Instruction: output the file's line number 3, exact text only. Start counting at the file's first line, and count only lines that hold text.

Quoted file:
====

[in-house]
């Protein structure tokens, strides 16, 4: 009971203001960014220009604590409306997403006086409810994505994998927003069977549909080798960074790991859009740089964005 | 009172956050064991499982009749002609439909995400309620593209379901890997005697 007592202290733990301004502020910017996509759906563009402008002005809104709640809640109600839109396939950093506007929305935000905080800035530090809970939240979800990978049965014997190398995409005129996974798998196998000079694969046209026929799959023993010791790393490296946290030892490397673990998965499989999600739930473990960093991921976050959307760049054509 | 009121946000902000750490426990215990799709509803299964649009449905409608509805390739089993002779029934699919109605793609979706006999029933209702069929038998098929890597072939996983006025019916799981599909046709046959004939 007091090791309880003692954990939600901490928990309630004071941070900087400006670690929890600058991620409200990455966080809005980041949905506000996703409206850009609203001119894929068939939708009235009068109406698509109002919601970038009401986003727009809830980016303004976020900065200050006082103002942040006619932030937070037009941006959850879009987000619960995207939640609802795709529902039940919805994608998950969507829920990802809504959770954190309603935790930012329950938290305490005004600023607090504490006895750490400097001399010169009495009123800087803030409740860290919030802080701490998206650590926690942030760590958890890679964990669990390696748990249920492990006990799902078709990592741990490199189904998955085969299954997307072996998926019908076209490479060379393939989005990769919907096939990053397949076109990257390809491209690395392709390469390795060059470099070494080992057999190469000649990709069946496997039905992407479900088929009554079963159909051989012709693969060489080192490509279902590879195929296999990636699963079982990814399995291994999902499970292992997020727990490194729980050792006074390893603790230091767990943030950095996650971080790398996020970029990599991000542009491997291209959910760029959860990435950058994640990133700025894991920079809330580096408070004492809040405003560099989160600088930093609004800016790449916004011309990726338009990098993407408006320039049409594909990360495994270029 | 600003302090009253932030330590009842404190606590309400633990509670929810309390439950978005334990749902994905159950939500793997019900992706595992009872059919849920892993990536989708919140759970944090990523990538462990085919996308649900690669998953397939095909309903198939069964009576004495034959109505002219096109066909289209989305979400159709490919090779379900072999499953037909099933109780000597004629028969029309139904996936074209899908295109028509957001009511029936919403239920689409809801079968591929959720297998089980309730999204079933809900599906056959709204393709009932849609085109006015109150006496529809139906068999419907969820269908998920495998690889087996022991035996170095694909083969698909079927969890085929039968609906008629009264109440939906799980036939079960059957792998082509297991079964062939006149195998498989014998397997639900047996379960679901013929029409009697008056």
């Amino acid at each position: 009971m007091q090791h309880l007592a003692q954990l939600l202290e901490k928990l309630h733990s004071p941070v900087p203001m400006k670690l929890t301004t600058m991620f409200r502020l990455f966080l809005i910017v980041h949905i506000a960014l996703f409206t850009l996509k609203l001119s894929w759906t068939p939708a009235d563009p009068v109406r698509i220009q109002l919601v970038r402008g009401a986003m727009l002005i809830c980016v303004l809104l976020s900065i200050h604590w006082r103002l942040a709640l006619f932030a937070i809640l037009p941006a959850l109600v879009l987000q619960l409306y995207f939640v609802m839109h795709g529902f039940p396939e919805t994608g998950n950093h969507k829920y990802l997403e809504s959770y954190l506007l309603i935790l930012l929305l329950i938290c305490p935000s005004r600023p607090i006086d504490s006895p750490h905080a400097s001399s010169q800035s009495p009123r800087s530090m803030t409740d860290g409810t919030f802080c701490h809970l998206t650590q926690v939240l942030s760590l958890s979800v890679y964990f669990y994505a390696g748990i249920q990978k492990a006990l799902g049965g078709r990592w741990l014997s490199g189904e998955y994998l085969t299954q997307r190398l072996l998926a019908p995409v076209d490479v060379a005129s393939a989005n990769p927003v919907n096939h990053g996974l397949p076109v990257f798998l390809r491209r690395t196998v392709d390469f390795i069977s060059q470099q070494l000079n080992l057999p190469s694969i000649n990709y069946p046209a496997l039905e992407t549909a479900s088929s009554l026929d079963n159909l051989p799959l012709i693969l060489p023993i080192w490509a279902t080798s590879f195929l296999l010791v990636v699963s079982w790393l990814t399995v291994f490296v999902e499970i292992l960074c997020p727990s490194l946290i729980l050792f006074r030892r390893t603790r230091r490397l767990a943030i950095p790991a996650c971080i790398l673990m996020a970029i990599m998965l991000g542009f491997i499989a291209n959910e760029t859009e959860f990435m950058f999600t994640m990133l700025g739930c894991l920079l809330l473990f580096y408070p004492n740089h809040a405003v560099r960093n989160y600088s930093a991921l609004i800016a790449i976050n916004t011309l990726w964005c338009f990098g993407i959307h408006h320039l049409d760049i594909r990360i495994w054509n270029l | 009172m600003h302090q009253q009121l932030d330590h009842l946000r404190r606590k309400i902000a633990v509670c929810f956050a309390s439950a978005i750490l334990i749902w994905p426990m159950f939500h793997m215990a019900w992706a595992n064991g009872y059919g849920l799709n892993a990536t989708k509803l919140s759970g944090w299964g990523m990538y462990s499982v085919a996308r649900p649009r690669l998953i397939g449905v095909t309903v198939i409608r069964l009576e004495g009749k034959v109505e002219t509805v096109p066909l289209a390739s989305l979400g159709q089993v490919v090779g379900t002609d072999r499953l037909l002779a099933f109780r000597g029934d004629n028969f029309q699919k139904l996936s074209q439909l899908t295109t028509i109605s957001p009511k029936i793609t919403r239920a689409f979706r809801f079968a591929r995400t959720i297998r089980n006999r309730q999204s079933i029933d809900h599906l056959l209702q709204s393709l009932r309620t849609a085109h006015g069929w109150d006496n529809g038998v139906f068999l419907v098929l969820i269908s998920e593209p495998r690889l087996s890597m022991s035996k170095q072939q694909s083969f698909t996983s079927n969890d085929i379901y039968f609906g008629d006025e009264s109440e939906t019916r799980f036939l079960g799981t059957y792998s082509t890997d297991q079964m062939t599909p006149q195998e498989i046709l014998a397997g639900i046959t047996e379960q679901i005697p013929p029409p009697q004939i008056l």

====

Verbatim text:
């Amino acid at each position: 009971m007091q090791h309880l007592a003692q954990l939600l202290e901490k928990l309630h733990s004071p941070v900087p203001m400006k670690l929890t301004t600058m991620f409200r502020l990455f966080l809005i910017v980041h949905i506000a960014l996703f409206t850009l996509k609203l001119s894929w759906t068939p939708a009235d563009p009068v109406r698509i220009q109002l919601v970038r402008g009401a986003m727009l002005i809830c980016v303004l809104l976020s900065i200050h604590w006082r103002l942040a709640l006619f932030a937070i809640l037009p941006a959850l109600v879009l987000q619960l409306y995207f939640v609802m839109h795709g529902f039940p396939e919805t994608g998950n950093h969507k829920y990802l997403e809504s959770y954190l506007l309603i935790l930012l929305l329950i938290c305490p935000s005004r600023p607090i006086d504490s006895p750490h905080a400097s001399s010169q800035s009495p009123r800087s530090m803030t409740d860290g409810t919030f802080c701490h809970l998206t650590q926690v939240l942030s760590l958890s979800v890679y964990f669990y994505a390696g748990i249920q990978k492990a006990l799902g049965g078709r990592w741990l014997s490199g189904e998955y994998l085969t299954q997307r190398l072996l998926a019908p995409v076209d490479v060379a005129s393939a989005n990769p927003v919907n096939h990053g996974l397949p076109v990257f798998l390809r491209r690395t196998v392709d390469f390795i069977s060059q470099q070494l000079n080992l057999p190469s694969i000649n990709y069946p046209a496997l039905e992407t549909a479900s088929s009554l026929d079963n159909l051989p799959l012709i693969l060489p023993i080192w490509a279902t080798s590879f195929l296999l010791v990636v699963s079982w790393l990814t399995v291994f490296v999902e499970i292992l960074c997020p727990s490194l946290i729980l050792f006074r030892r390893t603790r230091r490397l767990a943030i950095p790991a996650c971080i790398l673990m996020a970029i990599m998965l991000g542009f491997i499989a291209n959910e760029t859009e959860f990435m950058f999600t994640m990133l700025g739930c894991l920079l809330l473990f580096y408070p004492n740089h809040a405003v560099r960093n989160y600088s930093a991921l609004i800016a790449i976050n916004t011309l990726w964005c338009f990098g993407i959307h408006h320039l049409d760049i594909r990360i495994w054509n270029l | 009172m600003h302090q009253q009121l932030d330590h009842l946000r404190r606590k309400i902000a633990v509670c929810f956050a309390s439950a978005i750490l334990i749902w994905p426990m159950f939500h793997m215990a019900w992706a595992n064991g009872y059919g849920l799709n892993a990536t989708k509803l919140s759970g944090w299964g990523m990538y462990s499982v085919a996308r649900p649009r690669l998953i397939g449905v095909t309903v198939i409608r069964l009576e004495g009749k034959v109505e002219t509805v096109p066909l289209a390739s989305l979400g159709q089993v490919v090779g379900t002609d072999r499953l037909l002779a099933f109780r000597g029934d004629n028969f029309q699919k139904l996936s074209q439909l899908t295109t028509i109605s957001p009511k029936i793609t919403r239920a689409f979706r809801f079968a591929r995400t959720i297998r089980n006999r309730q999204s079933i029933d809900h599906l056959l209702q709204s393709l009932r309620t849609a085109h006015g069929w109150d006496n529809g038998v139906f068999l419907v098929l969820i269908s998920e593209p495998r690889l087996s890597m022991s035996k170095q072939q694909s083969f698909t996983s079927n969890d085929i379901y039968f609906g008629d006025e009264s109440e939906t019916r799980f036939l079960g799981t059957y792998s082509t890997d297991q079964m062939t599909p006149q195998e498989i046709l014998a397997g639900i046959t047996e379960q679901i005697p013929p029409p009697q004939i008056l």